O’Dell said there needs to be a central location that is convenient and local for haulers, making it an economical and legal alternative to illegal dumping, as well as a facility to store vegetation waste, which would be added to the livestock waste to maximize burning.
Wellington staff has identified several potential sites, including Palm Beach Aggregates, two sites along Flying Cow Road, property owned by the school district off 120th Street and the village’s wastewater treatment plant.
O’Dell said the village’s options currently are to do nothing and let law enforcement and governmental ordinances regulate compliance or allow more time for the private sector to resolve the issue; for the village to purchase or lease a collection site and build and operate a collection facility; or to pursue public/private partnerships to operate centralized collection locations.
O’Dell added that a central location would only be for temporary storage until larger trucks pick it up for transportation to end user sites, pointing out that the composting process requires a minimum of 30 days using modern composting techniques.
Schofield explained that the critical element to addressing the issue is more stringent federal standards for water quality. He is concerned that nutrient measurements that are currently taken from the C-51 Canal will be taken from inside the village itself.
Councilman Matt Willhite said he thought the issue was more of a hauler problem.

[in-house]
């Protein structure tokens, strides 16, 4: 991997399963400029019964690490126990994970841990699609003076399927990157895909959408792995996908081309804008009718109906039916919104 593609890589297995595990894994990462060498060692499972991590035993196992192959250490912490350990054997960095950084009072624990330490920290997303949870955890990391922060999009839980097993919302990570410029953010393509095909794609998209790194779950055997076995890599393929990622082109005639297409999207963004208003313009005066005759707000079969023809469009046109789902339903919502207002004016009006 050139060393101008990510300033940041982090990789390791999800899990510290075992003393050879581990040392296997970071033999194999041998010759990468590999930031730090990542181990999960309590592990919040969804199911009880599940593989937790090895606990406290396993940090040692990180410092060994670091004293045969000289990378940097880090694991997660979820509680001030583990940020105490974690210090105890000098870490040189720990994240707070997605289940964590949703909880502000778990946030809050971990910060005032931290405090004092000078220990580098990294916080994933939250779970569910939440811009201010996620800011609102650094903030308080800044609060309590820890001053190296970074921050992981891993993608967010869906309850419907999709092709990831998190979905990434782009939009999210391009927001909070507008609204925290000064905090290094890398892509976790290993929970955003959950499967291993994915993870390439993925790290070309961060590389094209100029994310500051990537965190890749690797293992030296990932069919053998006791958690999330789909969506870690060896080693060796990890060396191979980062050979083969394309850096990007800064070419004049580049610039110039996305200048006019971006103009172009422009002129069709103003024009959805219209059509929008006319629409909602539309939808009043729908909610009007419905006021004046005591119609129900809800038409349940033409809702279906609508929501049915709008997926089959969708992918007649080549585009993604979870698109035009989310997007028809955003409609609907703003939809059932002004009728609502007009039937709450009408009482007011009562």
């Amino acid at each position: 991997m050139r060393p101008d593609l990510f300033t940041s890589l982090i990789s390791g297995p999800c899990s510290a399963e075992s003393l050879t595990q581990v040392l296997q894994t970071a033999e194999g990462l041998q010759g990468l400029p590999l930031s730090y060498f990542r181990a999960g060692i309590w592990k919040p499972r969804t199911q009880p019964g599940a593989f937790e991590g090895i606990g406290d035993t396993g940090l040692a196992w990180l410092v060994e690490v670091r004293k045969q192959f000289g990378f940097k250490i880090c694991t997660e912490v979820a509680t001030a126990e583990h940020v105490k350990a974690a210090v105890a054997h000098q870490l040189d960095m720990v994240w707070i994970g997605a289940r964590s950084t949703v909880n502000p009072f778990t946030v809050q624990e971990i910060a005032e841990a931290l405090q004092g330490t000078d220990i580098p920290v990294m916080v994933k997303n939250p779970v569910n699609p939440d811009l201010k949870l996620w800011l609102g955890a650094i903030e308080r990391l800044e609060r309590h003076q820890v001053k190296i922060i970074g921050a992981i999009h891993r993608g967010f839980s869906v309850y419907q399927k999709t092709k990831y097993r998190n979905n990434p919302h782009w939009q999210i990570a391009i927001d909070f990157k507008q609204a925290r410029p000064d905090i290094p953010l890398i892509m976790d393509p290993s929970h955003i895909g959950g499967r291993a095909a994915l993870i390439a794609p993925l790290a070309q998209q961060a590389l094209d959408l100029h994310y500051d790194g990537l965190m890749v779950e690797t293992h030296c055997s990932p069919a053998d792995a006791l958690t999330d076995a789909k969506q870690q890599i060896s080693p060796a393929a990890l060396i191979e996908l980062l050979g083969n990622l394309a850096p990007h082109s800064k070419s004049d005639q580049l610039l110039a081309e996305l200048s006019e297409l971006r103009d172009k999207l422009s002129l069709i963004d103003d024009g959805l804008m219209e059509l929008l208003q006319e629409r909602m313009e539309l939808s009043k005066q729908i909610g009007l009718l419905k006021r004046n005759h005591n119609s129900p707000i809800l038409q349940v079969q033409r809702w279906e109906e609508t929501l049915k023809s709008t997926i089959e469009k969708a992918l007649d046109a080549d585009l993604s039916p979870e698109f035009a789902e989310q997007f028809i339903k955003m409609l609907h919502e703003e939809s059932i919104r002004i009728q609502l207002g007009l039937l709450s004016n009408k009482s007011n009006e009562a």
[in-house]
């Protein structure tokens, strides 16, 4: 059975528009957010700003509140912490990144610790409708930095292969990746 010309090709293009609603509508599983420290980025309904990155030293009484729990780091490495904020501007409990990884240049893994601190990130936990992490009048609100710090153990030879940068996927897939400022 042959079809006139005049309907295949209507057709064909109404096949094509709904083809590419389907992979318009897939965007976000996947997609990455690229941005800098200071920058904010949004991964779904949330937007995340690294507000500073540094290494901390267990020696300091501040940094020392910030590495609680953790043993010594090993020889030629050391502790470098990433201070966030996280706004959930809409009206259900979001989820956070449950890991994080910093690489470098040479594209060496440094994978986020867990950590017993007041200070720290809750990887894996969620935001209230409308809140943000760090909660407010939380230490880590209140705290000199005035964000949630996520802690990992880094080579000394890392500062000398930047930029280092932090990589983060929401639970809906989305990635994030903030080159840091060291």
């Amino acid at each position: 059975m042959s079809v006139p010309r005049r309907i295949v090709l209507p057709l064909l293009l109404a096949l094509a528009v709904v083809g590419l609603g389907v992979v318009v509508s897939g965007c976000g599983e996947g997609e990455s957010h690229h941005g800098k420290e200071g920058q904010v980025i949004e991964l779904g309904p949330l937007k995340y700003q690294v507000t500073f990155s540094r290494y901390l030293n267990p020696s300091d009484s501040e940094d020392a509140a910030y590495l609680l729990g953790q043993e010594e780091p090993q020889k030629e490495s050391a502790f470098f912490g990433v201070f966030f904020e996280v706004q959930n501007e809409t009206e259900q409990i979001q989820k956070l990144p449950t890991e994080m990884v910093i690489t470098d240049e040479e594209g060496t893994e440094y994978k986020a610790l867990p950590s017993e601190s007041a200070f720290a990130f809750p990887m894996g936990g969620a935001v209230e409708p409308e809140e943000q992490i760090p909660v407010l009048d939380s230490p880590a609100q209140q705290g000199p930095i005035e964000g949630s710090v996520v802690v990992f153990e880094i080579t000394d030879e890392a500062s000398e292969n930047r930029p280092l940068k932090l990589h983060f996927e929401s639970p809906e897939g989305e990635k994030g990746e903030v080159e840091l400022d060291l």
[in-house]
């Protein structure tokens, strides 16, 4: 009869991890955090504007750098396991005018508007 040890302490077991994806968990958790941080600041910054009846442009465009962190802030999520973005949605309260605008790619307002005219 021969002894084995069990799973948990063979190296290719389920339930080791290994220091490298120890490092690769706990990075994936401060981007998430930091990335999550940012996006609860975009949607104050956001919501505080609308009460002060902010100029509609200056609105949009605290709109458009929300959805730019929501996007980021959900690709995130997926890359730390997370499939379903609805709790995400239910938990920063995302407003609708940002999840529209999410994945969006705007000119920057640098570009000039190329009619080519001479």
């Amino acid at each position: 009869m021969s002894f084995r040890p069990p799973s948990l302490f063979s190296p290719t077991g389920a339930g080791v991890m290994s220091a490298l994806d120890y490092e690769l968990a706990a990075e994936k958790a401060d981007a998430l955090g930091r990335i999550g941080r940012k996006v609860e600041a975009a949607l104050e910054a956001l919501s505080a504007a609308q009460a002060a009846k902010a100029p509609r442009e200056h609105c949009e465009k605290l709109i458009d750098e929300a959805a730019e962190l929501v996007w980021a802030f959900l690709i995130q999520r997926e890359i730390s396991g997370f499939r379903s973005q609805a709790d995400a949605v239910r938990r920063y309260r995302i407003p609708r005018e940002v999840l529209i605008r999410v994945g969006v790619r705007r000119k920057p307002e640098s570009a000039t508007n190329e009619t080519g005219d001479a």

“They are looking to save themselves money,” he said. “That throws a different perspective into what has been presented.”
O’Dell said that is a legitimate way to look at the issue, but haulers are also looking at more rigid enforcement, as well as hauling costs that will continue to go up.
Willhite said he did not favor the “do nothing” option but wanted to thoroughly investigate the other options before deciding to go into the animal waste disposal business.
“Before we start a site, the horse people have to talk about it, and the haulers have to talk about it,” he said. “With sugar taking most of it, it seems to be a great benefit.”
Schofield said the village’s responsibility is water quality. “We are bearing that cost today,” he said.
However, Schofield stressed that it is a myth that Wellington disposes large volumes of animal waste in Loxahatchee.
One of the issues with disposal at U.S. Sugar has been some haulers’ use of smaller trucks. “They prefer larger trucks,” Schofield said.
Councilman Howard Coates said that a central facility is critical to the sustainability of the horse industry in Wellington.
“I think we’re looking at this entirely wrong,” Coates said. “We value the sanctity of the Equestrian Preserve Area, and we are in competition with countless other communities that wish they had what we have. I’m not sure it’s not a village problem. In my opinion, a village-run facility is something we should look at.”
Schofield said that Wellington is years away from actually moving forward with a collection facility.
He added that a central collection facility would utilize 100-yard trucks to pick up the waste and haul it away, which would present another issue to solve.
Margolis asked what the next step would be, and Schofield said his staff would start talking to the village’s committees and report back to the council.
“I wanted the council completely up to date,” he said. “We are looking for policy direction. We will be back at the beginning of the year.”